Ordos Desert

The Ordos Plateau is a steppe and desert-like landscape in Inner Mongolia Autonomous Region in northern China. Previously, the region also He- tau and later He- nan was called ( "land south of the river "). The plateau has an average altitude of 1200 m above sea level. NN and is today largely to the administrative area of the city of Ordos.


The plateau is bordered in the west, north and east of the great bend of the Yellow River. To the north of the Yellow River Mountains separate the Kara- Naryn - ula, Sheitenula, and in Shan - foothills of Hinggan - the level of the Gobi. In the south and east of the Great Wall delimits the plateau of fertile loess Shaanxi. The area is about 90,000 km ². The Ordosebene covers the southern part of Inner Mongolia, but also the Ningxia Hui Autonomous Region and the provinces of Shaanxi and Gansu.

Desert character

The northern part of the plateau consists of steppes and semi- deserts, which pass partly sandy desert. Even if it is more than a steppe desert, it is classified by some scientists as part of the Alashan desert or the Gobi. In the southern part sporadic modest farming is possible when there is enough water available from rivers. The precipitates take from west to east, accordingly goes in this direction, the extensive livestock farming of sheep and goats to normal agriculture over. So in the north only grow grasses and scattered shrubs, while the south occur (eg, field wormwood on the dunes in the north) more bushes and dense vegetation.


The desert can be viewed as a middle stage between the Himalayas and the Tibetan plateau and the plains to the east of China. To the south, it rises to a height of over 1,500 m. In the West, Arbisoberge run along the Yellow River. Stand out from the level of about 900 m and provide a link to the Alashan dar.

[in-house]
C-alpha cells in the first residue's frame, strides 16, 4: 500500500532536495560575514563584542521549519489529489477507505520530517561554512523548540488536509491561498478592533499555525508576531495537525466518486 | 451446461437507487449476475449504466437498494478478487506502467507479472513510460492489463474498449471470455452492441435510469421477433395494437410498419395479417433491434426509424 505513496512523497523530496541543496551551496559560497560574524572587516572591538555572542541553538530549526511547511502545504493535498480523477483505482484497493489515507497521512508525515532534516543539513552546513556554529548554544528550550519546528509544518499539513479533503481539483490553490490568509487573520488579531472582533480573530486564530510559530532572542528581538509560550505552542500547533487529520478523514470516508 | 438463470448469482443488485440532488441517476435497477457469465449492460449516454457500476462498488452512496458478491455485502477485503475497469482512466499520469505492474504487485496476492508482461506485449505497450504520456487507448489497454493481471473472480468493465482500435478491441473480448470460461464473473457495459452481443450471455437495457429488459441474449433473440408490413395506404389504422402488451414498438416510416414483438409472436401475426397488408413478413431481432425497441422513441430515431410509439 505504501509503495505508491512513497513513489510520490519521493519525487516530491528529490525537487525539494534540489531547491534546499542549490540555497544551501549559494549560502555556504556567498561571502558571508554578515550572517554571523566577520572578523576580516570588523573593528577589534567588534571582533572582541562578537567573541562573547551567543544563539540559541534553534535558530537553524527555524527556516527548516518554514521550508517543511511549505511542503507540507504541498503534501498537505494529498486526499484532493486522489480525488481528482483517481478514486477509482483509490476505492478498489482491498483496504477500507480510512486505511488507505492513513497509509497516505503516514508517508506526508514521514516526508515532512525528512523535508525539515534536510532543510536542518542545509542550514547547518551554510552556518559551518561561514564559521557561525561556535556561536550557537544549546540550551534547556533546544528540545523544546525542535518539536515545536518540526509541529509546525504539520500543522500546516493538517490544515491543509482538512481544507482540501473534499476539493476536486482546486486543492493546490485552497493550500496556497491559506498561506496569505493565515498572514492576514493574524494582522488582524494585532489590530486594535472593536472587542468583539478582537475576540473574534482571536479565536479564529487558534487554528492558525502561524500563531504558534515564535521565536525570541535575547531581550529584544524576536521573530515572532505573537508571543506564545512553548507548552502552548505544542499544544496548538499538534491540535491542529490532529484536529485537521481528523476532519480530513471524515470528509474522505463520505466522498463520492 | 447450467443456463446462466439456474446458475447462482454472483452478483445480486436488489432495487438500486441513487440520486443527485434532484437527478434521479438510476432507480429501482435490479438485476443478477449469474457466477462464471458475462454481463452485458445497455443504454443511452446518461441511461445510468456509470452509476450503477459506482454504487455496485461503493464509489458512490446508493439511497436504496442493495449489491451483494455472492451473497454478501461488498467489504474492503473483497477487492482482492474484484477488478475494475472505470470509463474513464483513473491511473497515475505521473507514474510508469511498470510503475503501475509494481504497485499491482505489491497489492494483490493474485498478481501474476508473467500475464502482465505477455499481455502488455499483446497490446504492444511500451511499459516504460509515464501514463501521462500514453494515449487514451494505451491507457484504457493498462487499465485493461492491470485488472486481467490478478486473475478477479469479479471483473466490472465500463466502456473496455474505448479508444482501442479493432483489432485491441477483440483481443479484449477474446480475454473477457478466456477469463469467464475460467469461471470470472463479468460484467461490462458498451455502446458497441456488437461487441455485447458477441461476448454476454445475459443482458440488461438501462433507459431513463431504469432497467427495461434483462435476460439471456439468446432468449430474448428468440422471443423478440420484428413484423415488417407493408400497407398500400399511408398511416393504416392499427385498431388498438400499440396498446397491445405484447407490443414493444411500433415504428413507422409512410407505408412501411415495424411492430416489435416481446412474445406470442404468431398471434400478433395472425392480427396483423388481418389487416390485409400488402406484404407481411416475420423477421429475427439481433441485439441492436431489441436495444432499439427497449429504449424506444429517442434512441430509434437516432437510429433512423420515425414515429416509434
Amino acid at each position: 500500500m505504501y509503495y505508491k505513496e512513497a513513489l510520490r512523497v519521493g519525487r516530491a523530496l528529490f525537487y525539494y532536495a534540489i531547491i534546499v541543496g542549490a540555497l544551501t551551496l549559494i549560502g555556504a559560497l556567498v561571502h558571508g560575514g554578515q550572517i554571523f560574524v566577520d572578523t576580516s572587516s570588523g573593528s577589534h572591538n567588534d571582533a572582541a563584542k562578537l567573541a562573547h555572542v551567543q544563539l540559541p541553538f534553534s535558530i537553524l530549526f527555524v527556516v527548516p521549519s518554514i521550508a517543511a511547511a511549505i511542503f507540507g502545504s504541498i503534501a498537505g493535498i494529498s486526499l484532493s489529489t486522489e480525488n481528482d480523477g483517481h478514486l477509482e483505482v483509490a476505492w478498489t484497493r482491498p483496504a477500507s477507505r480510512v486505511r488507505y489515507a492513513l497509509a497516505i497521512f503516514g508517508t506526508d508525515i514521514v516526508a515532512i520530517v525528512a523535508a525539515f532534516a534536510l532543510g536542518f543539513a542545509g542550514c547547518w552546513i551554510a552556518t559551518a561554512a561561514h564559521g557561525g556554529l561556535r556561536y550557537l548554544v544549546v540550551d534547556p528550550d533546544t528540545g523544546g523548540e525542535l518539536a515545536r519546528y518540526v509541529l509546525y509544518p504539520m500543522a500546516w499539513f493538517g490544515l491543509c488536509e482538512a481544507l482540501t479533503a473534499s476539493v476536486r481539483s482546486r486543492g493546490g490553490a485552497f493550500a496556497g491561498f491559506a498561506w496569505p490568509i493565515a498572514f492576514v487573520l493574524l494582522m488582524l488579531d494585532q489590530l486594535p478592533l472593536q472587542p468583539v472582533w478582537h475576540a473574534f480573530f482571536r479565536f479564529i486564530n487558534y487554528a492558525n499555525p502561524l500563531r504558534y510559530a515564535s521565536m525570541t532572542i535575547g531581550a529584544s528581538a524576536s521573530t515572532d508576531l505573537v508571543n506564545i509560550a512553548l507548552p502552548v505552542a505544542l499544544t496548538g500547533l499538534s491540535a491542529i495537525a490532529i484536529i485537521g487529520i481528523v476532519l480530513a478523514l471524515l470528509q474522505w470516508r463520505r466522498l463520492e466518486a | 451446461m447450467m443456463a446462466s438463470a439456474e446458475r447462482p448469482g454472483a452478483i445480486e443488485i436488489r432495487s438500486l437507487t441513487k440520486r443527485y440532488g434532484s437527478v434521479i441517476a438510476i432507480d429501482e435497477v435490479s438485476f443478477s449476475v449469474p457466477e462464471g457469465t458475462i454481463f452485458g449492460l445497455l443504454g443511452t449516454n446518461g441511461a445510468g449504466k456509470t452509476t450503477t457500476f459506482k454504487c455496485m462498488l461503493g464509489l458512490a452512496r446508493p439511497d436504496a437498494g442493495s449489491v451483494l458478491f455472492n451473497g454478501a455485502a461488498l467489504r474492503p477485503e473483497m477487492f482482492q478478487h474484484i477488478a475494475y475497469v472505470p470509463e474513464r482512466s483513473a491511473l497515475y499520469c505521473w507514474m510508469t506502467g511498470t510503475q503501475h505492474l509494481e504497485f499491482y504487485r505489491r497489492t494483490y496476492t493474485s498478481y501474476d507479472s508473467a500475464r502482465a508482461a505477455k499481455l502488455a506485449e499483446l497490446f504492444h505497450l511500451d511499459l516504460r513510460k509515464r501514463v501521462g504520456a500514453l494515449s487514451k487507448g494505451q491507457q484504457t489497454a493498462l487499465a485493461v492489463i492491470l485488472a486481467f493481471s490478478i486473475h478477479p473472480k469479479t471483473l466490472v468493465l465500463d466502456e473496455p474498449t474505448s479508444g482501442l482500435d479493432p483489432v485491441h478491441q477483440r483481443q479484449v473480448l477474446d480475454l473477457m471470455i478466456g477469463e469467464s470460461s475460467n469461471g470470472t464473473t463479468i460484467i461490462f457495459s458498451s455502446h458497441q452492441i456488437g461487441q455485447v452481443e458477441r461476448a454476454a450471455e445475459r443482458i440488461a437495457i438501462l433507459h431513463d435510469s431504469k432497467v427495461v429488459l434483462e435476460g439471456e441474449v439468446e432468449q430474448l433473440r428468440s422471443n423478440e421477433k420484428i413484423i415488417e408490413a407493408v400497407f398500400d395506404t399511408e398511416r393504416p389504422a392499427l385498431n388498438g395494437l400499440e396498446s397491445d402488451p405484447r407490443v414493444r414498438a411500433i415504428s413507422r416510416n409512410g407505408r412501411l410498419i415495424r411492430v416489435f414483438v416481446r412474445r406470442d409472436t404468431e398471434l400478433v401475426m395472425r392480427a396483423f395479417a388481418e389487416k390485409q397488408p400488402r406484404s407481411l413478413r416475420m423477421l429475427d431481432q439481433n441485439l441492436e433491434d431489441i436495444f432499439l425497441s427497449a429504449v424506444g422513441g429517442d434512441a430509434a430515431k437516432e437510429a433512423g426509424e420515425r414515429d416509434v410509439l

The northern part of the Great River arch is covered with 12 to 15 m high dunes. In some places these dunes extend close to the river, at other points is a separating belt of sand and clay therebetween which forms cliffs, which can be up to 30 m above the river. The sand dunes can run away on the opposite shore, where they are crossed by dry river beds.

The in Shan north of the river differs from the other mountain ranges in southern Mongolia through the water and the hence rich vegetation. A mountain range, the Munni - ula, is also characterized by steep slopes and narrow, rough canyons.


The area was occupied over several centuries of nomadic horse people who were often at war with the government of China. Maybe it was also about Eastern Turks. In the first and second centuries AD, it was part of the Xiongnu. After the uprising of the Muslim minority, the Hui Chinese, 1869, the country was partly depopulated.

In 1989, the population of the Ordos Plateau amounted to 1.2 million, of which 88% were Han Chinese and only 12% of Mongolians. 83 % of the population lived in the countryside, 17% in urban areas.


The climate of the Ordos is characterized by dry cold winters and warm, humid summer. The annual total precipitation is 200 mm in the west and up to 450 mm in the east, falling mainly during thunderstorms from June to September. In January the average temperature is -13 to -10 ° C, to cold winds come from the north and west. However, the precipitation has a large variability, so that the risk of drought is quite large. An additional climatic feature is the frequent occurrence of strong winds.

The soil consists of a mixture of clay and sand, which is why he is little for agriculture. The area has some of soda deposits, which are mined. A significant portion of the soil of the Ordos is degraded because the one in the 20th century - especially 1958-1962 and 1967-1972 - about 20 % of the pastures were converted into arable land. On the other overgrazing took place due to population increase, as more and more cattle were kept on the same surface. Both together resulted in conjunction with the natural rainfall variability in an increasing erosion of the unstable sand and loess soils and thus to desertification.